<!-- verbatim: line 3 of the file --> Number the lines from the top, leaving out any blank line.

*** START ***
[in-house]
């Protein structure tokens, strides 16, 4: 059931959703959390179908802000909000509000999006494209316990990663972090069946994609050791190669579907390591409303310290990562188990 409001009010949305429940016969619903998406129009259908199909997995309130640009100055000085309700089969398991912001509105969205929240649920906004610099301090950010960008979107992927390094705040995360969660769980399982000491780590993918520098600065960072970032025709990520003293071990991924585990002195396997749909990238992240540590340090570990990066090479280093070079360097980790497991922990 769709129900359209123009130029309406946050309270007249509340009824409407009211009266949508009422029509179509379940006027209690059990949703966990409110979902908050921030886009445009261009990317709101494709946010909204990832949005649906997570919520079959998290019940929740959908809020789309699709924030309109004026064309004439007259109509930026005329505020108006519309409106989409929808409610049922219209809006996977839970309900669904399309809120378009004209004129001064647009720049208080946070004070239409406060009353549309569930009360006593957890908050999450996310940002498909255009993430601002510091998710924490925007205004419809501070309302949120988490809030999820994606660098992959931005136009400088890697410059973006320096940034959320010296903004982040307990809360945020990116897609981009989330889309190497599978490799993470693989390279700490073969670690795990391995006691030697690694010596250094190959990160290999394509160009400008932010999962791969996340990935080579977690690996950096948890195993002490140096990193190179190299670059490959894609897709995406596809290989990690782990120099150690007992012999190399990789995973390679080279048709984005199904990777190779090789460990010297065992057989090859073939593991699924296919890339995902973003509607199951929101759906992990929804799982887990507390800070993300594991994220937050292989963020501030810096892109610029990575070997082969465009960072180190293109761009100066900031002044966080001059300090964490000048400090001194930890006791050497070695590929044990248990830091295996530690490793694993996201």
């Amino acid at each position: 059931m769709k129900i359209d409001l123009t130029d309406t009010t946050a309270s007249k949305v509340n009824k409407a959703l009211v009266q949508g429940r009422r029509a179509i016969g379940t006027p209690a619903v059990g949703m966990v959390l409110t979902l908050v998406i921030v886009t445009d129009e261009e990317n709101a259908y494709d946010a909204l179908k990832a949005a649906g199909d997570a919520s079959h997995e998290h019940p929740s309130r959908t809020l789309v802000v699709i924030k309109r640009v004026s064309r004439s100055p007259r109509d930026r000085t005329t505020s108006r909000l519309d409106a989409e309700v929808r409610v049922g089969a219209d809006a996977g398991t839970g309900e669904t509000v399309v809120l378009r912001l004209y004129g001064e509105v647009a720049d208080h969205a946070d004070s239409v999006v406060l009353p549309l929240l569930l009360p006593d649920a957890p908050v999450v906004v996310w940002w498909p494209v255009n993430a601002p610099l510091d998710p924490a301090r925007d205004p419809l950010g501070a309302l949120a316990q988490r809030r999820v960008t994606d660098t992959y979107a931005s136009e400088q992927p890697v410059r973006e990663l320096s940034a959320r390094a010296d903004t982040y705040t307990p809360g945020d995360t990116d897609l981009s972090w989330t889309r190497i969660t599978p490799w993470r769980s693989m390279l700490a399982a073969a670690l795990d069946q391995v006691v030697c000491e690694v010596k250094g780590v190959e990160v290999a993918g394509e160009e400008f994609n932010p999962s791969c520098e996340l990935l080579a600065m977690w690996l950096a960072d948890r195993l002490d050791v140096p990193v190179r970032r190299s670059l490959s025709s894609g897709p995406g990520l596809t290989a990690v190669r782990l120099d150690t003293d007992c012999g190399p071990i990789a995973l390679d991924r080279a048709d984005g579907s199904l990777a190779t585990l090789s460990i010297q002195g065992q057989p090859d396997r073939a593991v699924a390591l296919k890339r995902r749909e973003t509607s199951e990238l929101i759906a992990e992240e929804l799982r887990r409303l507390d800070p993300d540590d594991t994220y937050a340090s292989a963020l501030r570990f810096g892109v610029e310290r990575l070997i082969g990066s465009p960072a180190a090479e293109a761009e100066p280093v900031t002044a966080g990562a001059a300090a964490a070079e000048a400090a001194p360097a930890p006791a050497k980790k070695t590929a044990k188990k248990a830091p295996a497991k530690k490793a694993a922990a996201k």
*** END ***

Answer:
């Amino acid at each position: 059931m769709k129900i359209d409001l123009t130029d309406t009010t946050a309270s007249k949305v509340n009824k409407a959703l009211v009266q949508g429940r009422r029509a179509i016969g379940t006027p209690a619903v059990g949703m966990v959390l409110t979902l908050v998406i921030v886009t445009d129009e261009e990317n709101a259908y494709d946010a909204l179908k990832a949005a649906g199909d997570a919520s079959h997995e998290h019940p929740s309130r959908t809020l789309v802000v699709i924030k309109r640009v004026s064309r004439s100055p007259r109509d930026r000085t005329t505020s108006r909000l519309d409106a989409e309700v929808r409610v049922g089969a219209d809006a996977g398991t839970g309900e669904t509000v399309v809120l378009r912001l004209y004129g001064e509105v647009a720049d208080h969205a946070d004070s239409v999006v406060l009353p549309l929240l569930l009360p006593d649920a957890p908050v999450v906004v996310w940002w498909p494209v255009n993430a601002p610099l510091d998710p924490a301090r925007d205004p419809l950010g501070a309302l949120a316990q988490r809030r999820v960008t994606d660098t992959y979107a931005s136009e400088q992927p890697v410059r973006e990663l320096s940034a959320r390094a010296d903004t982040y705040t307990p809360g945020d995360t990116d897609l981009s972090w989330t889309r190497i969660t599978p490799w993470r769980s693989m390279l700490a399982a073969a670690l795990d069946q391995v006691v030697c000491e690694v010596k250094g780590v190959e990160v290999a993918g394509e160009e400008f994609n932010p999962s791969c520098e996340l990935l080579a600065m977690w690996l950096a960072d948890r195993l002490d050791v140096p990193v190179r970032r190299s670059l490959s025709s894609g897709p995406g990520l596809t290989a990690v190669r782990l120099d150690t003293d007992c012999g190399p071990i990789a995973l390679d991924r080279a048709d984005g579907s199904l990777a190779t585990l090789s460990i010297q002195g065992q057989p090859d396997r073939a593991v699924a390591l296919k890339r995902r749909e973003t509607s199951e990238l929101i759906a992990e992240e929804l799982r887990r409303l507390d800070p993300d540590d594991t994220y937050a340090s292989a963020l501030r570990f810096g892109v610029e310290r990575l070997i082969g990066s465009p960072a180190a090479e293109a761009e100066p280093v900031t002044a966080g990562a001059a300090a964490a070079e000048a400090a001194p360097a930890p006791a050497k980790k070695t590929a044990k188990k248990a830091p295996a497991k530690k490793a694993a922990a996201k």